The state Board of Regents heard from student government leaders at the University of Iowa, Iowa State University, and the University of Northern Iowa about the proposed tuition freeze for the fall 2020 semester on Thursday, voicing concerns about the possibility of a mid-year tuition increase.
The regents passed a tuition freeze for the 2020-2021 academic year due to financial uncertainty created by the COVID-19 pandemic, however, regent documents stated the tuition and fees may be re-evaluated for the spring 2021 semester.
UI Graduate and Professional Student Government Governmental Relations Chair Paul Esker said GPSG supports the implementation of a tuition freeze for the fall semester, but asked the regents to consider the impact a mid-year tuition increase could have on students.
Esker said he feared a mid-year tuition increase, and also concerned that a full-year tuition freeze will be “insufficient against the backdrop of 20 years of skyrocketing tuition.”
Esker said GPSG urged the regents to extend the tuition freeze through the spring semester sooner rather than later. He said many graduate and professional students complete their degrees in consecutive semesters.
“We’re not taking semesters al la carte,” Esker said. “It will be jarring for many students if this tuition freeze is lifted for the spring semester, especially if tuition increases dramatically.”
Many students won’t have a choice to take a semester off for financial reasons, he said, because of the way their degree programs are structured. A mid-year tuition increase will also impact the financial planning students do at the beginning of each year, he added.
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A single-semester freeze is insufficient in the generational economic crisis, Esker said, along with a continued disinvestment in higher education in Iowa. Some students and their families have lost their jobs due to the novel-coronavirus pandemic, he added, and will not recover from this crisis in six months.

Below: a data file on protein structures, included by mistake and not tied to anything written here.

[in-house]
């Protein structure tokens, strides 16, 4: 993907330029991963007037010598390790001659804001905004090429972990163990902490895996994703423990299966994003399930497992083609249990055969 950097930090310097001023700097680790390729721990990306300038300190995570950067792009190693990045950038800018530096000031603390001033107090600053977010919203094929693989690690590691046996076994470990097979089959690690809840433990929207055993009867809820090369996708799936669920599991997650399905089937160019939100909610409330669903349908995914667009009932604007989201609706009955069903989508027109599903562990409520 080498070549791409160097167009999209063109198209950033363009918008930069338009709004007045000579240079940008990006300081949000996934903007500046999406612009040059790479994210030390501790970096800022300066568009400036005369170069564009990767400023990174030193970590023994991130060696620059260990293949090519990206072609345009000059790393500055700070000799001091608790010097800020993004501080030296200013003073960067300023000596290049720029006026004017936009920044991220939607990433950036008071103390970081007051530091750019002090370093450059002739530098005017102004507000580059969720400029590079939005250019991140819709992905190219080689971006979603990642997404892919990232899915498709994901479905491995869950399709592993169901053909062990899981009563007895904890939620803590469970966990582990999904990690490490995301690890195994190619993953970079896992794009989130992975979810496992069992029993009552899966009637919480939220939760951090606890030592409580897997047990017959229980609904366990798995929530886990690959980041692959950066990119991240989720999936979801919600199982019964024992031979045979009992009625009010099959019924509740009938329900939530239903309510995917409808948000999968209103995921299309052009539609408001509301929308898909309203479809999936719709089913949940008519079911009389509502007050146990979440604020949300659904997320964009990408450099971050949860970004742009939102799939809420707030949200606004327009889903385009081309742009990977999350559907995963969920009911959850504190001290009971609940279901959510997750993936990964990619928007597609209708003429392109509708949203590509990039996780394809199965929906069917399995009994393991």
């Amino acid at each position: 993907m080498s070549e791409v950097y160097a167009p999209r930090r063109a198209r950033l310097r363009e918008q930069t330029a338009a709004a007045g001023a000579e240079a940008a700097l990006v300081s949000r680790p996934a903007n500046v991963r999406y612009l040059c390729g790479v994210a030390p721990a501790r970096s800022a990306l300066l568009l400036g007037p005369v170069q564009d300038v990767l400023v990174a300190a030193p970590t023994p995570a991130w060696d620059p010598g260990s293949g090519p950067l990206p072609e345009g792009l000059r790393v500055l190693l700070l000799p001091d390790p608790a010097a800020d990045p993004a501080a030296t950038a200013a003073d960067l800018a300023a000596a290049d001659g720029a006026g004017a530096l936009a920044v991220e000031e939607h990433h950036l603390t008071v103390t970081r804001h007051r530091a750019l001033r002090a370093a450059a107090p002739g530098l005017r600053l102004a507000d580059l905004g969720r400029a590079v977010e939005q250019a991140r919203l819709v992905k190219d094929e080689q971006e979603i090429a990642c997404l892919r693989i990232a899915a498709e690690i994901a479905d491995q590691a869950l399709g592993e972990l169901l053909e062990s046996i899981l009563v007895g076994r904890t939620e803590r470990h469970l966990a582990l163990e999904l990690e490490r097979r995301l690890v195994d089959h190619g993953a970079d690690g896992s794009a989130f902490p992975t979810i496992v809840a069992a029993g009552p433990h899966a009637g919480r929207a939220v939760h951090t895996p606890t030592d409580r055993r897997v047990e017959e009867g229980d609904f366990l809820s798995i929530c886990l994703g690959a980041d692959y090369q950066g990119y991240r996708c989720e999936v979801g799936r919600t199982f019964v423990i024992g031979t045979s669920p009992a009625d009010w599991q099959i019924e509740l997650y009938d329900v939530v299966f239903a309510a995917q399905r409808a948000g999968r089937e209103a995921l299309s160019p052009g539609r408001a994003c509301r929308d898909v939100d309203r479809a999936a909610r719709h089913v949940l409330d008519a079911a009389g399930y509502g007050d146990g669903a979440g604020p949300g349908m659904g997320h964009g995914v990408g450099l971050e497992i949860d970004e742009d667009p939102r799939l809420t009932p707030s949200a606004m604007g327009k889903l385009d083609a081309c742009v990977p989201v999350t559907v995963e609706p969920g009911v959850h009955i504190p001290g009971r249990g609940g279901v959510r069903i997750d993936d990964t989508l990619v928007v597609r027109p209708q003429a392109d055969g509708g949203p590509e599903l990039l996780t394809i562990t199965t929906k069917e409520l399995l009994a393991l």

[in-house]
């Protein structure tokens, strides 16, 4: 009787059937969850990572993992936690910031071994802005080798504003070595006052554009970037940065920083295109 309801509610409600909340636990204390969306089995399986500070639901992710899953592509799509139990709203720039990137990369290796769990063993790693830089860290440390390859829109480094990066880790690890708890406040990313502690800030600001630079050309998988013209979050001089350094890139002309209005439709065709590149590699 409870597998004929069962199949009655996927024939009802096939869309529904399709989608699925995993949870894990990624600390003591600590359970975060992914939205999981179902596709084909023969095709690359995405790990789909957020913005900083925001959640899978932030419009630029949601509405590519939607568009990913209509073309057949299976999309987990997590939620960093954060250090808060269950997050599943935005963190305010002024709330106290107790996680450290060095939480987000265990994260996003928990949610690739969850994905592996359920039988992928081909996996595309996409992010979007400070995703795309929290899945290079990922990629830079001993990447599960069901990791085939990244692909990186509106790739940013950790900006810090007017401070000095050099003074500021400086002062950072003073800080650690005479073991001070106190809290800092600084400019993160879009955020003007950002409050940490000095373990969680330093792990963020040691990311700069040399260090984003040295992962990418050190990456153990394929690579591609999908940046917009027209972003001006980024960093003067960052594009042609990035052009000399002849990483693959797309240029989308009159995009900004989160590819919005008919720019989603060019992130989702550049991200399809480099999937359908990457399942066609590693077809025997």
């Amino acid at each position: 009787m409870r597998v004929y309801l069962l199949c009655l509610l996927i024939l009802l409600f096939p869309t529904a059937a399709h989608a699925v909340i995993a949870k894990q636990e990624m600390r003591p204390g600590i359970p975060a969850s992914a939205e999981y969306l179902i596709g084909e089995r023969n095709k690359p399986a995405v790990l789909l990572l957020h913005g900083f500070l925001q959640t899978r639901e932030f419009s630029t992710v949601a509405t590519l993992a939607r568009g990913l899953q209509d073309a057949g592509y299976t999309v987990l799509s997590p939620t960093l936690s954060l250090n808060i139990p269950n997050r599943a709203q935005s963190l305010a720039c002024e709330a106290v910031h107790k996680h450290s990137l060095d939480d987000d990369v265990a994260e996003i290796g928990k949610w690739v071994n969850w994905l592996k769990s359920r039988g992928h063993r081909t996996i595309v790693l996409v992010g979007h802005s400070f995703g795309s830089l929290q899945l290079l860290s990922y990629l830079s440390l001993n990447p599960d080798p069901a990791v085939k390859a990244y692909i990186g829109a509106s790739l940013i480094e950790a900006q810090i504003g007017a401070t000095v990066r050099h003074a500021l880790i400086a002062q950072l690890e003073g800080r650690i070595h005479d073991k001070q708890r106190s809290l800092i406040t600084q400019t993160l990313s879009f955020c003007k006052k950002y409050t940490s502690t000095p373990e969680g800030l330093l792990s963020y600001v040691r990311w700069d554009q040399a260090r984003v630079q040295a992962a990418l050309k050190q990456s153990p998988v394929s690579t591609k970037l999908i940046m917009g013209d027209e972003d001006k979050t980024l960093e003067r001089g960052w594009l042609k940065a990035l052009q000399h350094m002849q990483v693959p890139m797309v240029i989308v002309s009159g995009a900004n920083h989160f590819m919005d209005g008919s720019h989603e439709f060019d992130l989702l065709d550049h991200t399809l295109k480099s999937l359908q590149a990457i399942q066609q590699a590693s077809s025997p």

Esker acknowledged that faculty can be harder to retain if revenue declines, but believed that’s where state appropriations should interfere.
“A one-semester tuition freeze is a very positive step, but I fear it will not be enough,” Esker said.
UI Undergraduate Student Government President Connor Wooff began his comments on tuition by addressing current protests taking place in Iowa City against police violence toward black people, sparked by the death of George Floyd in Minneapolis on May 25. Police in Iowa City used flash-bangs and tear gas to disperse a crowd of peaceful protesters Wednesday.
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“The murder of George Floyd is not just another event, another news story. It’s a reality that some of our students at Iowa experience every day,” Wooff said. “Racial injustice today has become more subtle, more discreet, and deeply rooted in our everyday life.”
The student governments at the UI have been in communication with each other and with university administration to address the events of Wednesday and support students, Wooff said.
Students have lost experiences and jobs, and some have moved home to environments that may be stressful for them, Wooff said, and they have fears about the future and the safety of family members.
Although the campus community has faced immense struggle, the support shown by students, faculty, staff, and administration has been tremendous, Wooff said. He added that student organizations have donated their remaining funds to the Dean of Students Support Fund, allowing more students to have economic support.
“While our university came together this semester, our push for economic relief cannot be over,” Wooff said. “Students at the University of Iowa are still struggling and hurting because of the global pandemic, perpetual racial injustice, and the immense uncertainty about what is to come. Students need our support and our thoughts, but not just our actions.”